B. Hiring Your Own Super or Managerp. 3
C. How to Prepare a Building Superintendent/Property Manager Agreementp. 11
D. Your Legal Obligations as an Employerp. 17
E. Management Companiesp. 21
F. Your Liability for a Super or Manager's Actsp. 22
G. Notifying Tenants of the Super or Managerp. 24
H. Municipal Registration Requirementsp. 25
I. Firing a Super or Managerp. 26
J. Evicting a Managerp. 29
7 Getting the Tenant Moved In
A. Inspect the Rental Unitp. 2
B. Photograph the Rental Unitp. 7
C. Send New Tenants a Move-In Letterp. 8
D. Cash Rent and Security Deposit Checksp. 11
E. Organize Your Tenant Recordsp. 12
8 Apartment Sharing, Subletting and Assignments
A. Dealing with Co-Tenantsp. 3
B. Subtenants and Other Occupantsp. 7
C. Additional Occupants and the "Roommate Law"p. 10
D. Sublets and the "Sublet Law"p. 17
E. When a Tenant Wants to Assign the Leasep. 26
9 Landlord's Duty to Repair and Maintain the Premises
A. Landlord's Legal Responsibility for Repairs and Maintenancep. 3
B. How to Meet Your Repair and Maintenance Responsibilitiesp. 11
C. Tenant Repair and Maintenance Obligationsp. 25
D. Tenant Responses to Unfit Premises: Paying Less Rentp. 26
E. Tenant Responses: Calling Inspectors, Filing Lawsuits and Moving Outp. 31
F. Avoiding Problems by Adopting a Good Maintenance and Repair Systemp. 35
G. Landlord's Regular Safety and Maintenance Inspectionsp. 40
10 Landlord's Right of Entry and Tenant's Right to Privacy
A. General Rules of Entryp. 3
B. New York City Tenants Must Permit Entry for Repairs and Inspectionsp. 3
C. Rent-Regulated Tenants Must Give Access For Repairs, Improvements, Inspections and Showingsp. 4
D. The Best Approach to Giving "Reasonable" Noticep. 5
E. Entry in Case of Emergencyp. 5
F. Entry to Make Repairsp. 6
G. Entry to Inspect Unitp. 9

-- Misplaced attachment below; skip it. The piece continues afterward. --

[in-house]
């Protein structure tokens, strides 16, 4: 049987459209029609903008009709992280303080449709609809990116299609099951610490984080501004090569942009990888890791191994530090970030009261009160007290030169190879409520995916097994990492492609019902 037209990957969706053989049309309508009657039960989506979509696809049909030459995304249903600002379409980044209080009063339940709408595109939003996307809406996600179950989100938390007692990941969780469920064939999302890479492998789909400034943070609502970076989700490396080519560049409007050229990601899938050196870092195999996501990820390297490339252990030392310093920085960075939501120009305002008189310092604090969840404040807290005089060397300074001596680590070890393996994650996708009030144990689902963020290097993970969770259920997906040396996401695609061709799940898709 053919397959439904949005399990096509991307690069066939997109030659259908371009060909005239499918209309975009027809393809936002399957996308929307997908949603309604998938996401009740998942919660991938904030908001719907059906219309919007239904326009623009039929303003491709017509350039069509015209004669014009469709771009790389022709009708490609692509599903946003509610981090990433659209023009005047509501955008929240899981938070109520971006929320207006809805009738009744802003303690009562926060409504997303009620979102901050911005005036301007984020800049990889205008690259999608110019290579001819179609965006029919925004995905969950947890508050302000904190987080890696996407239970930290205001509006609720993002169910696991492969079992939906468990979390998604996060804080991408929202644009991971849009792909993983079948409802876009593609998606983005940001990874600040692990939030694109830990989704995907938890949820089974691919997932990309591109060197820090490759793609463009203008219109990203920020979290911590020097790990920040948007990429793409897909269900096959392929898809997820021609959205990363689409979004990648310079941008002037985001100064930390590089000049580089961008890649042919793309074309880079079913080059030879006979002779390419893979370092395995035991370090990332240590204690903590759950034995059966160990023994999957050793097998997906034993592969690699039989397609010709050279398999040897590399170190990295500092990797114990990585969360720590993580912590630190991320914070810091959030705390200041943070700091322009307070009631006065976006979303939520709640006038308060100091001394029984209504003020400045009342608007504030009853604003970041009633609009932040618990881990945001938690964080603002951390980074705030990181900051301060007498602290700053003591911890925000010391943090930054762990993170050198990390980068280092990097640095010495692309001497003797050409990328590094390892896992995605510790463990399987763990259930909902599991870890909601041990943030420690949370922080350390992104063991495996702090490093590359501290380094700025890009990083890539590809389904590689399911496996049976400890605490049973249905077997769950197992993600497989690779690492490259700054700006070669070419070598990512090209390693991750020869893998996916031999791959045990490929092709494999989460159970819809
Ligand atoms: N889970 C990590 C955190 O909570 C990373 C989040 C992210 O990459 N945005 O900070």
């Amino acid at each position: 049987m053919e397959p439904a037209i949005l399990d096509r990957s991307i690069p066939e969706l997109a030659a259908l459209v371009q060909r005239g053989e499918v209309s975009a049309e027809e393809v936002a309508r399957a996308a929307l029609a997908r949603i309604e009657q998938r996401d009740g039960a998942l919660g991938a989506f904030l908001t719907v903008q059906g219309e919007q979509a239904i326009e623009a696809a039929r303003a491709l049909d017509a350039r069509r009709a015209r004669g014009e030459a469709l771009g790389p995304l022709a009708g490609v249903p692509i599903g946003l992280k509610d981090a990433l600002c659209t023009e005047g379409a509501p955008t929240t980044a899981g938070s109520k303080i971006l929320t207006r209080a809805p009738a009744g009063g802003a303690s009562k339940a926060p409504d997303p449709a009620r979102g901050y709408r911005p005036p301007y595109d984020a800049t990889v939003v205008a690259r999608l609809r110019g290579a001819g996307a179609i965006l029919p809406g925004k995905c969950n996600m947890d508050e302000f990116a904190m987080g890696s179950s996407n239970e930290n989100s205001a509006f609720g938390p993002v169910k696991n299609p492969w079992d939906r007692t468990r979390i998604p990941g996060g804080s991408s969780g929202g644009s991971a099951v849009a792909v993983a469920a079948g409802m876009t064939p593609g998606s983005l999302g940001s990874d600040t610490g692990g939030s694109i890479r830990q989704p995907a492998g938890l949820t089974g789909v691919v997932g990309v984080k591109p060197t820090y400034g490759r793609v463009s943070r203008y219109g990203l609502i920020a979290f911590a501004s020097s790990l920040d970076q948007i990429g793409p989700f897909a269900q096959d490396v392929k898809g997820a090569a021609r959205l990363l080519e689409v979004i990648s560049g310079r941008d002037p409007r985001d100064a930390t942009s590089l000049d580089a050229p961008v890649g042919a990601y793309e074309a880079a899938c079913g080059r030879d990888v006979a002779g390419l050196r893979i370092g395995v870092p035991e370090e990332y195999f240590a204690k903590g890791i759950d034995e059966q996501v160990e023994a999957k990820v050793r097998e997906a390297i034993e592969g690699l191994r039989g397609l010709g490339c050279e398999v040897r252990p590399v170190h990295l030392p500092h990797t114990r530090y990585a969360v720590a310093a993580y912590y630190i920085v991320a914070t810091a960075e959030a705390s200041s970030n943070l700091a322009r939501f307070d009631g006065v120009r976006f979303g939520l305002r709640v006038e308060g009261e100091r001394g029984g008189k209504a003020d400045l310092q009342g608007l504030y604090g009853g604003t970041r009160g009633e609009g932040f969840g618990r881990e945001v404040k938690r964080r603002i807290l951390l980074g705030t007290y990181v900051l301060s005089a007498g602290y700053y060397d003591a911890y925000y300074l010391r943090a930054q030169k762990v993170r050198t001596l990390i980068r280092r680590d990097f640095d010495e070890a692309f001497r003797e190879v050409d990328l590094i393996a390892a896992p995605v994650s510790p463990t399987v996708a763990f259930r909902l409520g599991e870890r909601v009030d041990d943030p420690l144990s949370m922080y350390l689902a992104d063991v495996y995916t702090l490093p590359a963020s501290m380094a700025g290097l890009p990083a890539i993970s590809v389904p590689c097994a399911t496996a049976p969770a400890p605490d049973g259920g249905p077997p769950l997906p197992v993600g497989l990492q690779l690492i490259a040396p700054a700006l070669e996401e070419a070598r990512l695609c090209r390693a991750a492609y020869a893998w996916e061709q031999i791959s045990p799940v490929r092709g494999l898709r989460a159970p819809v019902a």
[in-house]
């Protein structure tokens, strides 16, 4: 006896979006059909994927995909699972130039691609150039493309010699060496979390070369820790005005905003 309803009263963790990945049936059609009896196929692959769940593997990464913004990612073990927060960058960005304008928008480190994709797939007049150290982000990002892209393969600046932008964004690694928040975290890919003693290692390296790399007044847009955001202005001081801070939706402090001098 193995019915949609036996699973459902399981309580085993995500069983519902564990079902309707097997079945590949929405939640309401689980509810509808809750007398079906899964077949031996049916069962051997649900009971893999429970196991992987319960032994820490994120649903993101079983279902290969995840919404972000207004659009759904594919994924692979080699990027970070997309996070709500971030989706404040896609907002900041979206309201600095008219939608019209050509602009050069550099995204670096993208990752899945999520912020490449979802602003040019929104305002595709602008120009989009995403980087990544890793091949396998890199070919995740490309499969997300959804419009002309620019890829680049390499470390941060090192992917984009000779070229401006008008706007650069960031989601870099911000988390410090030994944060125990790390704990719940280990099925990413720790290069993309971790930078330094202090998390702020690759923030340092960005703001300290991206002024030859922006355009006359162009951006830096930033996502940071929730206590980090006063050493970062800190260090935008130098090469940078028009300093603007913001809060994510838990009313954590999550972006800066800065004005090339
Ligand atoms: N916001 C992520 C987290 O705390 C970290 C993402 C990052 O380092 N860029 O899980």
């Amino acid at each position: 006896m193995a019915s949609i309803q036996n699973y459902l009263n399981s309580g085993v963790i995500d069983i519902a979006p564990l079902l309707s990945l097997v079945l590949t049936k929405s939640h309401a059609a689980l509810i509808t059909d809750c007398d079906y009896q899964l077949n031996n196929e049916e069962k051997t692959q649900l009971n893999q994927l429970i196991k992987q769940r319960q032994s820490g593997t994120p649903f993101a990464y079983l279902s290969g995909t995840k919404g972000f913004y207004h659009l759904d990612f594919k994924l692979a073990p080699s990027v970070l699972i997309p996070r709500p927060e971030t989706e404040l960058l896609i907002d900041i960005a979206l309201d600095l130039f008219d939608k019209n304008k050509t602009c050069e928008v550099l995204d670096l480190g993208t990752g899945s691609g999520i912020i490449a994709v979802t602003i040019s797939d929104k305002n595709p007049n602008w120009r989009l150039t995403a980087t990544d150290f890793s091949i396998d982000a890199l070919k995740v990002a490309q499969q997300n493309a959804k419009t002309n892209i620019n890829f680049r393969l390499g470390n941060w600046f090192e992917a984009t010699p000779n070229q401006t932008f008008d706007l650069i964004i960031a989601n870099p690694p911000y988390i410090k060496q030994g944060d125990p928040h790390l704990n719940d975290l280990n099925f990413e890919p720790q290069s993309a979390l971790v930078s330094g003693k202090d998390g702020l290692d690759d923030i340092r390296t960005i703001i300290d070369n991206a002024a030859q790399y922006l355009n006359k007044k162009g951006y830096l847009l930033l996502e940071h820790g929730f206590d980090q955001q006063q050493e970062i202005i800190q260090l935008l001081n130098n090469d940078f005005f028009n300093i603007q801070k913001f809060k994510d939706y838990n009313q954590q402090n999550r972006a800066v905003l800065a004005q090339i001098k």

H. Entry During Tenant's Extended Absencep. 9
I. Entry to Show Property to Prospective Tenants, Buyers or Lendersp. 9
J. Entry by Othersp. 11
K. Other Types of Invasions of Privacyp. 12
L. What to Do When Tenants Unreasonably Deny Entryp. 14
M. Tenants' Remedies If a Landlord Acts Illegallyp. 15
11 Dealing with Environmental Hazards
A. Leadp. 2
B. Asbestosp. 11
C. Refrigerantsp. 16
D. Radonp. 17
12 Collecting Overdue Rent
A. What's A "Rent Demand"?p. 2
B. Written Rent Demands: The "Three-Day Notice"p. 3
C. How to Fill Out a Rent Demand Noticep. 4
D. How to Deliver A Rent Demand Noticep. 8
E. Proof of Servicep. 12
F. Oral Rent Demandsp. 17
G. Calculating the Tenant's Deadline to Pay or Leavep. 18
H. Accepting Rent After You Deliver a Rent Demand Noticep. 19
I. If the Tenant Won't Pay Rent (or Leave)p. 20
J. If the Tenant Is Chronically Late Paying Rentp. 20
13 Terminating Month-to-Month Tenancies
A How Month-to-Month Tenancies Endp. 4
B Terminating Month-to-Month Tenancies Within New York Cityp. 4
C Terminating Month-to-Month Tenancies Outside New York Cityp. 10
D How Much Notice the Tenant Must Give to End Tenancyp. 13
E When No Notice Is Required to End Tenancyp. 15
F Accepting Rent After a Termination Notice Is Givenp. 17
14 Grounds for Terminating Fixed-Term and Rent-Regulated Tenancies
A Basic Termination Notices and Termsp. 4
B Termination for Violation of Lease Termp. 5
C Termination for "Immoral or Illegal Use or Occupancy"p. 9
D Termination For Nuisance or Objectionable Conductp. 11
E Grounds For Removing Rent-Regulated Tenantsp. 13
F Tenant's Right of Terminationp. 20
G When a Tenant Volunteers to Leavep. 21
H Succession Rights to Rent-Regulated Unitsp. 22
I Retaliatory Evictions Prohibitedp. 25
15 How to Prepare and Serve Notices Terminating Leases and Rent-Regulated Tenancies
A Termination Basicsp. 4
B Who May Sign Noticesp. 10
C Preparing a Notice to Curep. 10
D Preparing a Termination Noticep. 15
E Notice of Non-Renewal for Rent-Stabilized Tenantsp. 20
F How To Deliver Noticesp. 24
G DHCR Filing Requirements for Rent-Regulated Tenanciesp. 25
H DHCR Certificates of Evictionp. 26
16 Returning Security Deposits and Other Move-Out Issues
A Preparing a Move-Out Letterp. 2
B Inspecting the Unit When a Tenant Leavesp. 5
C Applying the Security Deposit to the Last Month's Rentp. 6
D Basic Rules for Returning Depositsp. 7
E Deductions for Repairs and Cleaningp. 8
F Deductions for Unpaid Rentp. 10
G Preparing an Itemized Statement of Deductionsp. 14
H Mailing the Security Deposit Itemizationp. 18
I If a Tenant Files a Complaint or Sues Youp. 19
J If the Deposit Doesn't Cover Damage and Unpaid Rentp. 24
17 Lawyers and Legal Research
A Finding a Lawyerp. 2
B Types of Fee Arrangements With Lawyersp. 4
C Saving on Legal Feesp. 5
D Resolving Problems With Your Lawyerp. 7
E Attorney Fees in a Lawsuitp. 9
F Doing Your Own Legal Researchp. 9
G Where to Find State, Local and Federal Lawsp. 9
H How to Research Court Decisionsp. 12
Appendix I Resources for New York Landlords
Appendix II Sample Lease Forms and Riders for NYC Rent-Stabilized Units
Appendix III How to Use the Forms CD
Appendix IV Tear-Out Forms
Index